Wage garnishment in America
An astonishing 1 in 14 U.S. workers face wage garnishment from their regular paychecks, according to a recent study published by payroll processing firm ADP. Nearly half of them are paying court-mandated child support, but almost as many, roughly 3 million Americans, are facing automatic paycheck deductions to pay back student loans or other kinds of debt, the report found.
In other words, America’s employers have become a de facto army of debt collectors.
Employers aren’t happy about it. Garnishments can create unnecessary ill will with employees, and they can also create unexpected liability. The maze of state and federal law governing garnishments can be hard to follow.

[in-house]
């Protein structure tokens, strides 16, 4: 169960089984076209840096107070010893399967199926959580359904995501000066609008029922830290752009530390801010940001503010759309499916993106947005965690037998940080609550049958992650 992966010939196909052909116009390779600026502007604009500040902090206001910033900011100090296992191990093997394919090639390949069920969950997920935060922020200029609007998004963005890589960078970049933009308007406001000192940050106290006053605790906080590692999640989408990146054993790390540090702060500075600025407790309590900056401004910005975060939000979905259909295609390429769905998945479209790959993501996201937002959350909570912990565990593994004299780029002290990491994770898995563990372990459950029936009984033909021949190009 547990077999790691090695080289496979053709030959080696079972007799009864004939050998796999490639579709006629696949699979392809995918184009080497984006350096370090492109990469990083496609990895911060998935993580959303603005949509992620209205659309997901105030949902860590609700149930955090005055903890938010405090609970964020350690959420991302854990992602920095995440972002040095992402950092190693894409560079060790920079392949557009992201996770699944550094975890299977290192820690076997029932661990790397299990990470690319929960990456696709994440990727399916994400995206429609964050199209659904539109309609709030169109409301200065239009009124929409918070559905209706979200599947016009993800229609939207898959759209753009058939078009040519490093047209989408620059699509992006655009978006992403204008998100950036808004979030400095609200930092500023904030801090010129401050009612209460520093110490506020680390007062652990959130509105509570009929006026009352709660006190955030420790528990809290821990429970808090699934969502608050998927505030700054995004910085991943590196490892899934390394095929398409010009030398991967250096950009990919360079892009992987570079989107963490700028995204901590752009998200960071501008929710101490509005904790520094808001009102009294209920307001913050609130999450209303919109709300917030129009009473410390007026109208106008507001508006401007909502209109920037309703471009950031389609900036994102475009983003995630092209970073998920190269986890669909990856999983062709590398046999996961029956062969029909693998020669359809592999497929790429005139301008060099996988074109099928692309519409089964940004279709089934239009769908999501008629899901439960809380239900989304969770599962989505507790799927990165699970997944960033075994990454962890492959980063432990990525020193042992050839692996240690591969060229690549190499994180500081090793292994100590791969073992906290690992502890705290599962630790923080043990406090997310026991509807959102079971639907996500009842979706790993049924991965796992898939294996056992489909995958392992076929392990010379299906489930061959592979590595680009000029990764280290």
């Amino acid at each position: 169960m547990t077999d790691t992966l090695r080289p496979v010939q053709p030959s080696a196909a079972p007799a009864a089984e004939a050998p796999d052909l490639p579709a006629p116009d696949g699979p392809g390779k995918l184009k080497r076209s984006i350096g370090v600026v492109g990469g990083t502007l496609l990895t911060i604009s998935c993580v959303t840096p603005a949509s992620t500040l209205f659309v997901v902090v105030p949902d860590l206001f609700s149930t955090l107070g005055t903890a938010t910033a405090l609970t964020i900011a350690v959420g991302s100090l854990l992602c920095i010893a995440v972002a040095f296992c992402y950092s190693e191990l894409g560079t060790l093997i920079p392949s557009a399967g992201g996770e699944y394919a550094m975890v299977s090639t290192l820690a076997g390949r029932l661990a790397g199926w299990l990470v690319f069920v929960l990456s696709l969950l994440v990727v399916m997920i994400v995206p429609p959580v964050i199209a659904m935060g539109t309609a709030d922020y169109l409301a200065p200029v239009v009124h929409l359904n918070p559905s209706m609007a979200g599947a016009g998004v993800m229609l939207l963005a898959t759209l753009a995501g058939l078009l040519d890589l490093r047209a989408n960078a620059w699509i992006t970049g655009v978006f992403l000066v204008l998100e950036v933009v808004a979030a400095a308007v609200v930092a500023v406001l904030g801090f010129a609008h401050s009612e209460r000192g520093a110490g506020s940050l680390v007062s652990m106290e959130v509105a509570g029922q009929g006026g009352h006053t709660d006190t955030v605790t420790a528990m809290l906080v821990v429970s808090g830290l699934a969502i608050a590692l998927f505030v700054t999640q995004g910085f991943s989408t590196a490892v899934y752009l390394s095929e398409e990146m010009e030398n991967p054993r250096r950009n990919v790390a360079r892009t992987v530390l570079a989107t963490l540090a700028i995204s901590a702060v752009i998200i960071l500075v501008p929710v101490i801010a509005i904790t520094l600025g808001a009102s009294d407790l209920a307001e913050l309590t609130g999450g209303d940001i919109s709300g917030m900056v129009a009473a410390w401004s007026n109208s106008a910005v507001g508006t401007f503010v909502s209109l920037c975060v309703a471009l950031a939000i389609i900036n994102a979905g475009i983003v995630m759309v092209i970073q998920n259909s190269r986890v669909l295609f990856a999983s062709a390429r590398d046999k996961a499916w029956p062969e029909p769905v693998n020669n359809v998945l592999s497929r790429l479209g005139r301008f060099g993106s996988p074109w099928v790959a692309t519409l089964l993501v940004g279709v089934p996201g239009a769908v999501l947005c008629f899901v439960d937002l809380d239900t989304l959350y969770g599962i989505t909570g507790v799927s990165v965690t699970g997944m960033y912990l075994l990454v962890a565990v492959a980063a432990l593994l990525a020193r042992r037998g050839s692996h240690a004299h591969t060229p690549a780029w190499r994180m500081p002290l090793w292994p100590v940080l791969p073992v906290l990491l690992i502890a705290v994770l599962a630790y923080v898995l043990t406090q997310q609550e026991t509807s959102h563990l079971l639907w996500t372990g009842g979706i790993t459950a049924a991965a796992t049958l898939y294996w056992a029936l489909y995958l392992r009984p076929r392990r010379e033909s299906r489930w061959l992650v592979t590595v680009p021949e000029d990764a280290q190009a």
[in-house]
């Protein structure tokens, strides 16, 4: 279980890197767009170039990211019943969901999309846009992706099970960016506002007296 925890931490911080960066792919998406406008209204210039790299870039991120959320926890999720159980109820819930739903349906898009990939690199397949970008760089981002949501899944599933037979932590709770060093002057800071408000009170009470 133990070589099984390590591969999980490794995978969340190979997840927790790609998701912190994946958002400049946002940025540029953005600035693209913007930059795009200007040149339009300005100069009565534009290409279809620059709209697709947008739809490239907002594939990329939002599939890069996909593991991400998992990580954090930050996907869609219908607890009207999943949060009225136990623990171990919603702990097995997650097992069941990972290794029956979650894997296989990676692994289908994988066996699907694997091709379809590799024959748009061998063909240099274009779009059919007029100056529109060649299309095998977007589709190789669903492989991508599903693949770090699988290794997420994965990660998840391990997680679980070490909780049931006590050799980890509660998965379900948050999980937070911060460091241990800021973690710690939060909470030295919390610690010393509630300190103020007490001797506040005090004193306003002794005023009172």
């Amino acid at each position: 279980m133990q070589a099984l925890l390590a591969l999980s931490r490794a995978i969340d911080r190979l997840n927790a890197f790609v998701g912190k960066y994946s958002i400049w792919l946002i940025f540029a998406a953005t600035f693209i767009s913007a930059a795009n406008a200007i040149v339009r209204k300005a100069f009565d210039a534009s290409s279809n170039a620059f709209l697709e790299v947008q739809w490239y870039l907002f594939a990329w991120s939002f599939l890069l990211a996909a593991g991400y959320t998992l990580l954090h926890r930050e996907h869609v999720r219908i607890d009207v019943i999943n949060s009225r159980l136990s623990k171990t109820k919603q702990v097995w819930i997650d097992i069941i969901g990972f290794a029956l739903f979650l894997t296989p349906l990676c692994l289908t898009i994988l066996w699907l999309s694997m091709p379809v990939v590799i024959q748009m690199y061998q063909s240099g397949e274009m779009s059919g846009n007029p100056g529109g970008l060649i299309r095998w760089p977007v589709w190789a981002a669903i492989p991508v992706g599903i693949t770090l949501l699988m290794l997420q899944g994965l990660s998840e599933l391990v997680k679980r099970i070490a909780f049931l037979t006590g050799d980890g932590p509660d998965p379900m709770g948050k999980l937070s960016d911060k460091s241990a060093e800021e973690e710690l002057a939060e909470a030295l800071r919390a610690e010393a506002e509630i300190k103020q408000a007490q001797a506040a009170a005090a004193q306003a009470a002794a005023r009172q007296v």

But if it’s rough on payroll professionals, it can be much rougher on consumers. Jennifer tried objecting to her employer this summer, the first time her paycheck was cut nearly in half, complaining that the cut placed her below the income floor that allows one of the few garnishment exemptions.
“I was told that it didn’t matter once it was applied,” she said.
It’s unclear that she would have qualified for the federal exemption anyway: A worker earning more than $290 per week ($7.25, the minimum wage, times 40 hours) enjoys no federal exemption.
Unraveling the confusion